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Thu, Oct 28


NC State

Corbett Grainger, University of Wisconsin

"Reverse Grandfathering"

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Corbett Grainger, University of Wisconsin
Corbett Grainger, University of Wisconsin

Time & Location

Oct 28, 2021, 3:00 PM – 4:15 PM

NC State, Bostian Hall 3712, 2721 Pillsbury Circle, Raleigh, NC 27695

About the Event

Natural resources such as carbon, water, forests, and fish are increasingly managed with environmental markets. The first step in implementing such a market is the initial allocation of property rights; these rights are often “grandfathered” based on historical use. We ask how grandfathering, or any other allocation rule, impacts extraction incentives, resource stocks, and welfare before the market goes into place. We show theoretically that if currently-unregulated firms anticipate a future market where rights will be grandfathered, this distorts incentives and induces a race for

allocation before the market goes into effect. This behavioral response to the anticipation of grandfathering exacerbates externalities and reduces welfare, even below the unregulated equilibrium. We derive an alternative allocation rule called “Reverse- Grandfathering” that rewards prudence from the past; this significantly improves on unregulated outcomes and, under certain conditions, can replicate first-best, marketlike firm behavior before the market is implemented. Like traditional grandfathering, Reverse-Grandfathering provides a free lump-sum allocation to historical participants, but it does so while reversing the firm’s marginal incentives prior to the market being established. This adjustment gives rise to three design challenges: inducing entry, incentive compatibility, and political economy. We apply our theoretical approach to a structural model of a hypothetical, but plausible, property rights system regulating fishing on the high seas, which is parameterized using satellite tracks from 4,898 high seas fishing vessels in 2019. In that setting, we find that Reverse Grandfathering raises welfare, resource stocks, and equilibrium extraction by economically significant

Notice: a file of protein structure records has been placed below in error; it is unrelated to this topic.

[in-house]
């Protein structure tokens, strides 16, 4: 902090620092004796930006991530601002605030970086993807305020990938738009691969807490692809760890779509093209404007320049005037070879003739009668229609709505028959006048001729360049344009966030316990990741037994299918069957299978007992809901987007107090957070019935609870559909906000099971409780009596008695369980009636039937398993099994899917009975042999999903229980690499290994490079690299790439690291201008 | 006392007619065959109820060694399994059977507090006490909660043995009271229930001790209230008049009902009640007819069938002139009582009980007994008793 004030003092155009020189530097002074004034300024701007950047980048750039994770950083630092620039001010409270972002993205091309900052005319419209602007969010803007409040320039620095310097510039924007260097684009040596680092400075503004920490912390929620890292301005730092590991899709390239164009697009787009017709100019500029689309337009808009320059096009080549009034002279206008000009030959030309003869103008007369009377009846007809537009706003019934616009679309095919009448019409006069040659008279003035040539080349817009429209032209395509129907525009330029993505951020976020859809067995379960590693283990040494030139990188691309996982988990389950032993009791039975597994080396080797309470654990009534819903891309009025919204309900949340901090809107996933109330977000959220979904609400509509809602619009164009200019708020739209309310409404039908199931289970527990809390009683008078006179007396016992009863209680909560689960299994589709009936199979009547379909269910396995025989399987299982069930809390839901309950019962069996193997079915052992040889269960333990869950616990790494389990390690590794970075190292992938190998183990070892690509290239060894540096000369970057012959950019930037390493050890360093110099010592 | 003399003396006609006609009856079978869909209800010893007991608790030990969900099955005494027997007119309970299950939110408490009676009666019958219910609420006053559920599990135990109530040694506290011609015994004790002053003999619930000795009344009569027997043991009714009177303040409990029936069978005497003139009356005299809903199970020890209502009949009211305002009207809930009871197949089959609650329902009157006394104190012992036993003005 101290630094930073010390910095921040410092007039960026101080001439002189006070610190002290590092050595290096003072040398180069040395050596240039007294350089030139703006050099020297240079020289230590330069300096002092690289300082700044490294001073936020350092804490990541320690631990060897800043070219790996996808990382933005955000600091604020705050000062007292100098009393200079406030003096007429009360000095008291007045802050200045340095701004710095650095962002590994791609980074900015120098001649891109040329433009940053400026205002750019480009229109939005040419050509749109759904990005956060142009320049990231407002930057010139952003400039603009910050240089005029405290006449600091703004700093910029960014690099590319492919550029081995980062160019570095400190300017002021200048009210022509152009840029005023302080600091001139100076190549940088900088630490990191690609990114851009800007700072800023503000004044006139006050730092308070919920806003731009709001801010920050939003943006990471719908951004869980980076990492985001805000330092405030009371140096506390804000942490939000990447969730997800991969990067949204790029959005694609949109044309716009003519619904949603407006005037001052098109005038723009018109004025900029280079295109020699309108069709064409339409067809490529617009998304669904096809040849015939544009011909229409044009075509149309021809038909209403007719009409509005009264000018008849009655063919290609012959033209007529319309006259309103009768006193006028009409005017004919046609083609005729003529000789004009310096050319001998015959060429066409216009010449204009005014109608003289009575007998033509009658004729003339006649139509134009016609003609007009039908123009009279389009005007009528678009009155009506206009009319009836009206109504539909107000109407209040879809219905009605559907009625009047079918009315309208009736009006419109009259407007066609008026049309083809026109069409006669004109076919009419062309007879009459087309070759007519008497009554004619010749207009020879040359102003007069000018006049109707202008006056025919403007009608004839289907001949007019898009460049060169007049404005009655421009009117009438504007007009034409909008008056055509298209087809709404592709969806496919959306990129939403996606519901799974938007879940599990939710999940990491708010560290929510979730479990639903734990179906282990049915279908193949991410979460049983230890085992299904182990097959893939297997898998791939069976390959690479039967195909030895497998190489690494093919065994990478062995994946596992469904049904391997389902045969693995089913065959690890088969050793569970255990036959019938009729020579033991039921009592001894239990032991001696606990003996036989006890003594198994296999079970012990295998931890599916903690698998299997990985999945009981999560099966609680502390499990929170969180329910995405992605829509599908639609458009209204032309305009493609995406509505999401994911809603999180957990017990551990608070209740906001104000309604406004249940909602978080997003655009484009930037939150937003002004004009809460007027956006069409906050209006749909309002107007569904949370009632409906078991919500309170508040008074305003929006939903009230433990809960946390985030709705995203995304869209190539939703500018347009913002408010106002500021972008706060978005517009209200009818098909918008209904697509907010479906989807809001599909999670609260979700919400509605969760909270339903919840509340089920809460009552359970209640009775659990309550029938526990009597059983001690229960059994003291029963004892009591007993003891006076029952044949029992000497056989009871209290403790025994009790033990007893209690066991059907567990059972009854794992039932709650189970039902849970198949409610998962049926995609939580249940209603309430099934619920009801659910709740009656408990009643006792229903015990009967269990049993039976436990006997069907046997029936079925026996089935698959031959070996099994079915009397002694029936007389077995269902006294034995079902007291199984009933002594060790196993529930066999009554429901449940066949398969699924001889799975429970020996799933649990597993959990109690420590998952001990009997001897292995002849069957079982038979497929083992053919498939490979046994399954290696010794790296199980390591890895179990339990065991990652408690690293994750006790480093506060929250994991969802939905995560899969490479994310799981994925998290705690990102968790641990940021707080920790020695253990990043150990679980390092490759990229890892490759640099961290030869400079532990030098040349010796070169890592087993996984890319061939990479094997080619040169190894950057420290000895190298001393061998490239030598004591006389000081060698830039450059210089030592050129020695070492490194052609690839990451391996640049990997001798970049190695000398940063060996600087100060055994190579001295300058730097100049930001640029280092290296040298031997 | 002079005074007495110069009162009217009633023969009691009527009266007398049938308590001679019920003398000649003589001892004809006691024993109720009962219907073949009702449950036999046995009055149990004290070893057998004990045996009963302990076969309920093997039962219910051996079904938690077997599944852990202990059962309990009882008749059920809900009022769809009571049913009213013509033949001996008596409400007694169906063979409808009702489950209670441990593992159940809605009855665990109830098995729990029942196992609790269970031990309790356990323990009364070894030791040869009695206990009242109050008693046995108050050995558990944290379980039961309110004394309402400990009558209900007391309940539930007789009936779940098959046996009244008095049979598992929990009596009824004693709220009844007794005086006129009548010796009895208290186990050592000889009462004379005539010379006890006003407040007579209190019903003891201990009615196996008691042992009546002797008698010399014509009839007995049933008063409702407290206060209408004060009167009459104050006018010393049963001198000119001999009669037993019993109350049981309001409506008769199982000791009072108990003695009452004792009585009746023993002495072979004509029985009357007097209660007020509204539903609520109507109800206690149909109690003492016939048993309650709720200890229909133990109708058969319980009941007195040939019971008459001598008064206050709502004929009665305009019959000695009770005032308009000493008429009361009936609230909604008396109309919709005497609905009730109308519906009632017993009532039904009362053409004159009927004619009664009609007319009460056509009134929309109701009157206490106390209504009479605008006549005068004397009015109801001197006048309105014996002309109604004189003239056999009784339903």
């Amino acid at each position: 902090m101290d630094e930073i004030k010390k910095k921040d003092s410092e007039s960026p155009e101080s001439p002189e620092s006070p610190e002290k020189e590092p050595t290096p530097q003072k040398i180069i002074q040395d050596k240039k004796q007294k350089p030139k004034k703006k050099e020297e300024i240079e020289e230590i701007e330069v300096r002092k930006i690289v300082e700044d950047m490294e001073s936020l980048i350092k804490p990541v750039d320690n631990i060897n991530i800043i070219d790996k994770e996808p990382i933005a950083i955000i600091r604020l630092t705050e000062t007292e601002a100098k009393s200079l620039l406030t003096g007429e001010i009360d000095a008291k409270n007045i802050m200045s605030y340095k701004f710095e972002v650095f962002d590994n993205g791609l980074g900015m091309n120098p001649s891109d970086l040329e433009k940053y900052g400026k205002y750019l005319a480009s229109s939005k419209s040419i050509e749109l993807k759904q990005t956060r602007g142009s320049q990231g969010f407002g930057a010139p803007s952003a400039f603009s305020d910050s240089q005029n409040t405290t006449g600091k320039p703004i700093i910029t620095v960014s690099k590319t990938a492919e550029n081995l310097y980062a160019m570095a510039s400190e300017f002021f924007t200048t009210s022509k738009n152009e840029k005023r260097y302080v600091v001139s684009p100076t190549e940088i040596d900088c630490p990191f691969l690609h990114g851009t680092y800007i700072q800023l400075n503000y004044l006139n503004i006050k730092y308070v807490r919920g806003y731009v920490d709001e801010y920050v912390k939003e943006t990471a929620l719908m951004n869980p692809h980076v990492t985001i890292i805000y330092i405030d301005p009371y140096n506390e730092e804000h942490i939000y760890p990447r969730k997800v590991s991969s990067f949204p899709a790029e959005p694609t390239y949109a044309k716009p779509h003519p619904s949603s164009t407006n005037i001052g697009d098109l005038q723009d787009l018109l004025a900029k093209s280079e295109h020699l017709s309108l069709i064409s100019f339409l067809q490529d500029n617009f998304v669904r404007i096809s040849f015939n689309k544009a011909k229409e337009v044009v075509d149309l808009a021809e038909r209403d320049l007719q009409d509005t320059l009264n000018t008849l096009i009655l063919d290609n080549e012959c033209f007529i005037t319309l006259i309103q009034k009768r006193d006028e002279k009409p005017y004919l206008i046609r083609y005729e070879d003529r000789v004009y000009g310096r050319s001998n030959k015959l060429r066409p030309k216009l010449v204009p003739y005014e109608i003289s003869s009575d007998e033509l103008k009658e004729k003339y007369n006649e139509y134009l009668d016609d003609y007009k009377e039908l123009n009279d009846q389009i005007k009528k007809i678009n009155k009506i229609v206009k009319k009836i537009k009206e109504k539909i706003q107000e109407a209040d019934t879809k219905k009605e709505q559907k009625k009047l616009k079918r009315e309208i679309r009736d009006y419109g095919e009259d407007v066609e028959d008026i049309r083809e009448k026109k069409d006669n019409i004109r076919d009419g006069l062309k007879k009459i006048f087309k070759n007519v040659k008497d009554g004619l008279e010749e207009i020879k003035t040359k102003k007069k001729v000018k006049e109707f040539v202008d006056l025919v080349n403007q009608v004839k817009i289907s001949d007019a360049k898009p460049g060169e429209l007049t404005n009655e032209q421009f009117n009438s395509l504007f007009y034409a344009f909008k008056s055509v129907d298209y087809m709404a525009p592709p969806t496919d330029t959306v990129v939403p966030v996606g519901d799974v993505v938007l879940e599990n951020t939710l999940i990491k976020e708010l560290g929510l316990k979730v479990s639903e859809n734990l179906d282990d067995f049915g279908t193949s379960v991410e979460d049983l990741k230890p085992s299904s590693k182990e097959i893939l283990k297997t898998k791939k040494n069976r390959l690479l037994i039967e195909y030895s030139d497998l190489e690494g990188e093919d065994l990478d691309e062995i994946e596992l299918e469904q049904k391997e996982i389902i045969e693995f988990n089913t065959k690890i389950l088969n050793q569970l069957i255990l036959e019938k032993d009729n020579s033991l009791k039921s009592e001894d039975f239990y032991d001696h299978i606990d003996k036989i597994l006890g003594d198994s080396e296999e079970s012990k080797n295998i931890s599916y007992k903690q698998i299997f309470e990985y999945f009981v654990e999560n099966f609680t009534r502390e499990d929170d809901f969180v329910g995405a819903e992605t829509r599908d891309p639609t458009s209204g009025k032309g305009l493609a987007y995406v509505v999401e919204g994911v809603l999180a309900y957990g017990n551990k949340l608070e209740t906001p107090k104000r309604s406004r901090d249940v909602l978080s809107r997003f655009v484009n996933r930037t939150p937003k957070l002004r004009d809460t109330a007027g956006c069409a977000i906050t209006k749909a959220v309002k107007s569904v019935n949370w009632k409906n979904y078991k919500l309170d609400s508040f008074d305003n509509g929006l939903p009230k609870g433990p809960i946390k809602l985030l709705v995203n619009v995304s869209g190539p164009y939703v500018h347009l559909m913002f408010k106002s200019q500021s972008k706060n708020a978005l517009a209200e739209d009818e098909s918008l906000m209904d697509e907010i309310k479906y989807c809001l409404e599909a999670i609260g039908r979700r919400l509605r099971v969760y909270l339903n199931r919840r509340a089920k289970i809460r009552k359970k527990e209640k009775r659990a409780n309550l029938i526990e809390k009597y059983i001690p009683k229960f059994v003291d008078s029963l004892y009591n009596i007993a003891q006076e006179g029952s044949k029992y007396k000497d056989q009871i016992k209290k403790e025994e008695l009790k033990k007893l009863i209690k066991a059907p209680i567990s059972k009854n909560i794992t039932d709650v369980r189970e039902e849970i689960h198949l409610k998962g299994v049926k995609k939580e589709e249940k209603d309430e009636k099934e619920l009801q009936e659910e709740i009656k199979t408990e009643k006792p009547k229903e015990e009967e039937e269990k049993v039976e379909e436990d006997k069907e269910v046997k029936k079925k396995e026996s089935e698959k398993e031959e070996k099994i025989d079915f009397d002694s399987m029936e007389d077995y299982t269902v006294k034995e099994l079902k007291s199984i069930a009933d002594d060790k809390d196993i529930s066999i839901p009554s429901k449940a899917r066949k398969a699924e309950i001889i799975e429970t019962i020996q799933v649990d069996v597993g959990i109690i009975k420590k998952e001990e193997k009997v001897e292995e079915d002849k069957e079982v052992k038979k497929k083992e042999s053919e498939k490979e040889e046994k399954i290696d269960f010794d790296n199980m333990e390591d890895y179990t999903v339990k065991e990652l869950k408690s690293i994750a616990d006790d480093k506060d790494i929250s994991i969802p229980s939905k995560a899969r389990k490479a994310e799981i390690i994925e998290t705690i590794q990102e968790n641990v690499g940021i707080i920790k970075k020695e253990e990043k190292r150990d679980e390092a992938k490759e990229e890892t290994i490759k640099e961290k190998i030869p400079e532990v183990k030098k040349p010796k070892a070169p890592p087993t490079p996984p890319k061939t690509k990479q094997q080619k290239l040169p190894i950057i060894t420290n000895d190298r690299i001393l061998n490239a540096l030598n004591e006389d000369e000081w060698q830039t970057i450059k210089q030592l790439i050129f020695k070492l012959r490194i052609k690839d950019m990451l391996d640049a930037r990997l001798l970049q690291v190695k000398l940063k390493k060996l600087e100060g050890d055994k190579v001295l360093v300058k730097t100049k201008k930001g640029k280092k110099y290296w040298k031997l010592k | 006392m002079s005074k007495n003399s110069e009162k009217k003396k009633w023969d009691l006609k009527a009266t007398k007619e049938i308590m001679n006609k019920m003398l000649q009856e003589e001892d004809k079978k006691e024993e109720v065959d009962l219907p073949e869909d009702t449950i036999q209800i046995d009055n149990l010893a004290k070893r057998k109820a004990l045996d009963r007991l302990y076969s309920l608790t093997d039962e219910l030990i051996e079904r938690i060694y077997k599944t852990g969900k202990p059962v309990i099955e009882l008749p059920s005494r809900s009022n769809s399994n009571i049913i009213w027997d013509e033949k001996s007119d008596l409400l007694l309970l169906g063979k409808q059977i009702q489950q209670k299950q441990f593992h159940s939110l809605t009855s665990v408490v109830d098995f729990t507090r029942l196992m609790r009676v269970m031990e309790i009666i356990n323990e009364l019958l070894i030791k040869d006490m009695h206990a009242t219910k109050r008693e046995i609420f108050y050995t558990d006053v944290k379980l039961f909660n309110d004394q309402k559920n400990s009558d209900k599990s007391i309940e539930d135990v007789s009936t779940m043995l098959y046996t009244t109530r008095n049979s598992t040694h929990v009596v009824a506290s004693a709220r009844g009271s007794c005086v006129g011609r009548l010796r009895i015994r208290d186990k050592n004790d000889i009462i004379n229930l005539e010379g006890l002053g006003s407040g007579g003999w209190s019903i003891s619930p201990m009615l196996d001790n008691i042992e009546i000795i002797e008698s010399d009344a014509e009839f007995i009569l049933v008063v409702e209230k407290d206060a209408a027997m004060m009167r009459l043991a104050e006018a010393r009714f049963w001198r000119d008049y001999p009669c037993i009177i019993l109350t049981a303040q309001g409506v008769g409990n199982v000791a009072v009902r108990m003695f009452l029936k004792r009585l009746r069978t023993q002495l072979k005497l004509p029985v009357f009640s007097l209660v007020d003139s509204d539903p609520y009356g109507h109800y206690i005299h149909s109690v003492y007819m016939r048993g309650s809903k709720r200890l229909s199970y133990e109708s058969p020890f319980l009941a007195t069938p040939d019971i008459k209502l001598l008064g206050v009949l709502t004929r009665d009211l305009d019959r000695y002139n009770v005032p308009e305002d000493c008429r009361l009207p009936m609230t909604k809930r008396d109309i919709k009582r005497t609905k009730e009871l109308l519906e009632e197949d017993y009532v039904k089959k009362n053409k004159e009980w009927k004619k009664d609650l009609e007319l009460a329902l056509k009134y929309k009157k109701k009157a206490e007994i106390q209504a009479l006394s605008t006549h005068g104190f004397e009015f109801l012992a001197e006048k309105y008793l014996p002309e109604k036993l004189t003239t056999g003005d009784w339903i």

margins relative to traditional grandfathering.


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